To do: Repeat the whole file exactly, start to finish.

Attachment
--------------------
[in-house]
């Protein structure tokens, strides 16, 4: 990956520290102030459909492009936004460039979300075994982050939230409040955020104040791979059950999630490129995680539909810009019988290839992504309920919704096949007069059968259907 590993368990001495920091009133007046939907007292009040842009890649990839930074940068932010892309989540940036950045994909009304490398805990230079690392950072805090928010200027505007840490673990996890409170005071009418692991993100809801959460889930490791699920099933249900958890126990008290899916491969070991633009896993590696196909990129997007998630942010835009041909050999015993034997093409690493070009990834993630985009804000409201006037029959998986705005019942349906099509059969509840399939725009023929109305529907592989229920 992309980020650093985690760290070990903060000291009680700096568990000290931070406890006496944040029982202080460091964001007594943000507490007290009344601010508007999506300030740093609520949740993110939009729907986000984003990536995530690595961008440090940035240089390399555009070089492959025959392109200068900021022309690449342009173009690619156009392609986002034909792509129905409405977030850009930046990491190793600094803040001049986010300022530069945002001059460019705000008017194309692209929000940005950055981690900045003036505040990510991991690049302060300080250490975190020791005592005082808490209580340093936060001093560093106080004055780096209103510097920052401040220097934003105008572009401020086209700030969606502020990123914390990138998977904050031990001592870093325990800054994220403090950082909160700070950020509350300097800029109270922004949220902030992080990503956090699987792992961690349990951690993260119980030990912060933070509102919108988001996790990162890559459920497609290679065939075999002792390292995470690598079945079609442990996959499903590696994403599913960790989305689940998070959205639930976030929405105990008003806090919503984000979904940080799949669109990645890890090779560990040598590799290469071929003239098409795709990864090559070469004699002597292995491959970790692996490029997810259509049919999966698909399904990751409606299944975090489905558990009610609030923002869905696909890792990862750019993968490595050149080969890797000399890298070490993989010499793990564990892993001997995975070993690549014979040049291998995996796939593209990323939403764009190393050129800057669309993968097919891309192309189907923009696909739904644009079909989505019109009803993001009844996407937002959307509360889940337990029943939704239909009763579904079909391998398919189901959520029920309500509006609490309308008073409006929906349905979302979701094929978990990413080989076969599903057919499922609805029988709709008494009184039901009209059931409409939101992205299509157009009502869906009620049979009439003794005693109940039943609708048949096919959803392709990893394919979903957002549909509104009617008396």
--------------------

[in-house]
């Protein structure tokens, strides 16, 4: 990956520290102030459909492009936004460039979300075994982050939230409040955020104040791979059950999630490129995680539909810009019988290839992504309920919704096949007069059968259907 590993368990001495920091009133007046939907007292009040842009890649990839930074940068932010892309989540940036950045994909009304490398805990230079690392950072805090928010200027505007840490673990996890409170005071009418692991993100809801959460889930490791699920099933249900958890126990008290899916491969070991633009896993590696196909990129997007998630942010835009041909050999015993034997093409690493070009990834993630985009804000409201006037029959998986705005019942349906099509059969509840399939725009023929109305529907592989229920 992309980020650093985690760290070990903060000291009680700096568990000290931070406890006496944040029982202080460091964001007594943000507490007290009344601010508007999506300030740093609520949740993110939009729907986000984003990536995530690595961008440090940035240089390399555009070089492959025959392109200068900021022309690449342009173009690619156009392609986002034909792509129905409405977030850009930046990491190793600094803040001049986010300022530069945002001059460019705000008017194309692209929000940005950055981690900045003036505040990510991991690049302060300080250490975190020791005592005082808490209580340093936060001093560093106080004055780096209103510097920052401040220097934003105008572009401020086209700030969606502020990123914390990138998977904050031990001592870093325990800054994220403090950082909160700070950020509350300097800029109270922004949220902030992080990503956090699987792992961690349990951690993260119980030990912060933070509102919108988001996790990162890559459920497609290679065939075999002792390292995470690598079945079609442990996959499903590696994403599913960790989305689940998070959205639930976030929405105990008003806090919503984000979904940080799949669109990645890890090779560990040598590799290469071929003239098409795709990864090559070469004699002597292995491959970790692996490029997810259509049919999966698909399904990751409606299944975090489905558990009610609030923002869905696909890792990862750019993968490595050149080969890797000399890298070490993989010499793990564990892993001997995975070993690549014979040049291998995996796939593209990323939403764009190393050129800057669309993968097919891309192309189907923009696909739904644009079909989505019109009803993001009844996407937002959307509360889940337990029943939704239909009763579904079909391998398919189901959520029920309500509006609490309308008073409006929906349905979302979701094929978990990413080989076969599903057919499922609805029988709709008494009184039901009209059931409409939101992205299509157009009502869906009620049979009439003794005693109940039943609708048949096919959803392709990893394919979903957002549909509104009617008396």